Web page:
< consciousness, as it now operates, must automatically translate into its own terms. Take your break. (10:15 to 10:33.) Now: On a physical level your body reacts to information about the environment with which you are not consciously concerned. That same information is highly important to the body's integrity, however, and therefore to your .own mental stance. On cellular levels the body has a picture not only of its own present condition, but of all those aspects of the physical environment that affect its own condition. In its own codified fashion it is not only aware of local weather conditions, for example, but of all those world patterns of weather upon which the local area is dependent. It then prepares itself ahead of time to meet whatever challenges of adjustment will be necessary. It weighs probabilities; it reacts to pressures of various kinds. You are aware of pressure through touch, for instance, but in another version of that sense entirely, the cells react to air pressure. The body knows to the most precise degree the measurements involving radiation of all kinds. At one level, then, the body itself has a picture of reality of its own, upon which your conscious reality must be based-and yet the body's terms of recognition or knowledge exist in terms so alien to your conscious ones as to be incomprehensible. Your conscious order, therefore, rides upon this greater circular kind of knowledge. Generally speaking, the psyche has the same kind of instant overall comprehension of psychological events and environments as your body has of physical ones. It is then aware of your overall psychological climate locally, as it involves you personally, and in world terms. Your actions take place with such seeming smoothness that you do not realize the order involved. A volcanic eruption in one comer of the world will ultimately affect the entire earth in varying degrees. An emotional eruption will do the same thing on another level, altering the local area primarily but also sending out its ripples into the mass psychological environment. The psyche's picture of reality, then, would be equally incomprehensible to the 144 Dreams, Creativity, Languages, and "Cordellas" conscious mind because of the intense focus upon singularity that your usual consciousness requires. Your dreams often give you glimpses, however, of the psyche's picture of reality in that regard. . (Long pause at 10:51.) You become aware of probabilities, as actions sometimes that seem to have no connection with your own, but which are still related to them in that greater scheme of interaction that ordinarily you do not comprehend. New paragraph. When you grow from a baby to an adult you do not just grow tall: You grow all about yourself, adding weight and thickness as well. To some extent events "grow" in the same fashion, and from the inside out, as you do. In a dream you are closer to those stages in which events are born. In your terms they emerge from the future and form the past, and are given vitality because of creative tension that exists between what you think of as your birth and your death. Take your break. (10:57 to 11:12.)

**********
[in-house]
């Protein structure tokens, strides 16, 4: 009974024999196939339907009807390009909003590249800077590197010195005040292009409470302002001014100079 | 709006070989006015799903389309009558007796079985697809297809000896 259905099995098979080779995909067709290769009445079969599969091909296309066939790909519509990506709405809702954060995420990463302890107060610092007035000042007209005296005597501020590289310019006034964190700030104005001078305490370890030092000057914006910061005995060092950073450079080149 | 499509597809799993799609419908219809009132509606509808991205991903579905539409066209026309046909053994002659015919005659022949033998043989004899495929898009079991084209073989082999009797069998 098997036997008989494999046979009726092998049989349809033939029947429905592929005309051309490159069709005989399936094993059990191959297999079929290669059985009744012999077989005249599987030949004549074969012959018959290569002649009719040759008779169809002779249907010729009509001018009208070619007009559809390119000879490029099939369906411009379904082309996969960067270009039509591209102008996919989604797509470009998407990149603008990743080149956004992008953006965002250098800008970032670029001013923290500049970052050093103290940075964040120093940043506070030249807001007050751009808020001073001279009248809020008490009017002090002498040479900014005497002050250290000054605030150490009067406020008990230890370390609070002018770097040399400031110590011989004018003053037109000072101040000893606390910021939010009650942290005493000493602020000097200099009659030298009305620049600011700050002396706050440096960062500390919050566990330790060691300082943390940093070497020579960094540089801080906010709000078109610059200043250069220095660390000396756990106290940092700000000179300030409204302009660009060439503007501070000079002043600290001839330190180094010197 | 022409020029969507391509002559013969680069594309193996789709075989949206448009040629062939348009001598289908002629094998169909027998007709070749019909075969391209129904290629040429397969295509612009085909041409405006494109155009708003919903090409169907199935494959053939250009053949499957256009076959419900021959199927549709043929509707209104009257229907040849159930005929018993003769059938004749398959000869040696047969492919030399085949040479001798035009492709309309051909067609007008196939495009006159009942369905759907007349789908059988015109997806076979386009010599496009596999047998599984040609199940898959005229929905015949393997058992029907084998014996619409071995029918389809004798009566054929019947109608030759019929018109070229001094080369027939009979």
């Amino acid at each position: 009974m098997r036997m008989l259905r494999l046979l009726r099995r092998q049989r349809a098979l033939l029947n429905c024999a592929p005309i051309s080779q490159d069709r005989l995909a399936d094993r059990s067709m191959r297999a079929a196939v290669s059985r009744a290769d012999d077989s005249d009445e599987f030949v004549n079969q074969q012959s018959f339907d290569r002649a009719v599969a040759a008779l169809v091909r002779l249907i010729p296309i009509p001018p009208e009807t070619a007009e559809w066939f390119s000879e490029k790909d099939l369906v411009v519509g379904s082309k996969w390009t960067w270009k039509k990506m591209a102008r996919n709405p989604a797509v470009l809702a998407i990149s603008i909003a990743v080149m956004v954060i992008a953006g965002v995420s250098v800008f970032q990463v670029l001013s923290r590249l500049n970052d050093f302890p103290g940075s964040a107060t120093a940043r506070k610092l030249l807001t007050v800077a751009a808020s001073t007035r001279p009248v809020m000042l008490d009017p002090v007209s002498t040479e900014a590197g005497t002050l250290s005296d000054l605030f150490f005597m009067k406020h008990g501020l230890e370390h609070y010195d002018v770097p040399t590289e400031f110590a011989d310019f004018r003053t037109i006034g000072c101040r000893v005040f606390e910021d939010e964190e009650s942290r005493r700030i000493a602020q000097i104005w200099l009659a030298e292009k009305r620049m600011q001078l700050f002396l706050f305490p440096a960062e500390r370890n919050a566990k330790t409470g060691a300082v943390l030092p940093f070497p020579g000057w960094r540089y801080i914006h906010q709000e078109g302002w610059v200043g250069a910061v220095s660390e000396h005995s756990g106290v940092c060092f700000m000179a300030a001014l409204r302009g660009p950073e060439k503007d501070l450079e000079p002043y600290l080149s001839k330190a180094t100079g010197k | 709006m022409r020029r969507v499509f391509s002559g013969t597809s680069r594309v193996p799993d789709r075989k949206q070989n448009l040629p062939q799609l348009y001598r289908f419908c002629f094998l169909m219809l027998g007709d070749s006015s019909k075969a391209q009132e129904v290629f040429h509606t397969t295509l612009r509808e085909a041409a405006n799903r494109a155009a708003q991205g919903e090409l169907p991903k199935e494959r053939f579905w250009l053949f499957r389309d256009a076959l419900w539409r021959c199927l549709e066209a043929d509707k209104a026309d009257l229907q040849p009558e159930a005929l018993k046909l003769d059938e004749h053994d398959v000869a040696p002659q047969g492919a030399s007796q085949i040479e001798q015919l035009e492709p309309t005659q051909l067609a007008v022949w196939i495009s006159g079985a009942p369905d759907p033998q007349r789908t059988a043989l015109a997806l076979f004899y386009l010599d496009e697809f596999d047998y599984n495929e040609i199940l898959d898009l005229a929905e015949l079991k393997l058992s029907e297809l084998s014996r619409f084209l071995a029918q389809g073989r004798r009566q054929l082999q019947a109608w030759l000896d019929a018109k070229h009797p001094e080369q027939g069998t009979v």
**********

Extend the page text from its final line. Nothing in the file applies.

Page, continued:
You make sentences out of the alphabet of your language. You speak these or write them, and use them to communicate. Events can be considered in the same fashion, as psychological sentences put together from the alphabet of the senses-experienced sentences that are lived in stead of written, formed into perceived history instead of just being penned, for example, into a book about history. I said that your language to some extent programs your experience. There is a language of the senses, however, that gives you biological perception, experience, and communication. It forms the nature of the events that you can perceive. It puts experience together so that it is physically felt. All of your written or verbal languages have to be based upon this biological "alphabet." There is far greater leeway here than there is in any of your spoken or written languages. I use the word "cordella" to express the source out of which such languages spring. There are many correlations of course between your language and your body. Your spoken language is dependent upon your breath, and even written language is dependent upon the rapidity with 145
which messages can -leap the nerve endings. Biological cordellas then must be the source for physical languages, but the cordellas themselves arise from the psyche's greater knowledge as it forms the physical mechanism to begin with. Dreams are a language of the psyche, in which man's nature merges in time and out of it. He has sense experiences. He runs, though he lies in bed. He shouts, though no word is spoken. He still has the language of the flesh, and yet that language is only opaquely connected with the body's mechanisms. He deals with events, yet they do not happen in his bedroom, or necessarily in any place that he can find upon awakening. (Louder:) That is the end of dictation-end of session, and a hearty good evening to you both. ("Thank you very much, Seth." (11:26 P.M. Jane said that it was as though Seth had just so much material planned for this evening's session, and when he'd covered everything he called it a night.)

SESSION 784, JULY 19, 1976 9:23 P.M. MONDAY Once again Seth devoted the first delivery of the session to his introduction for Jane's "Cezanne" book. She's been busy typing that manuscript in its final form. As for me, I'm still "grappling" with my notes for "Unknown" Reality. (We took a break from 10:15 to 10:30. Then:) Our book.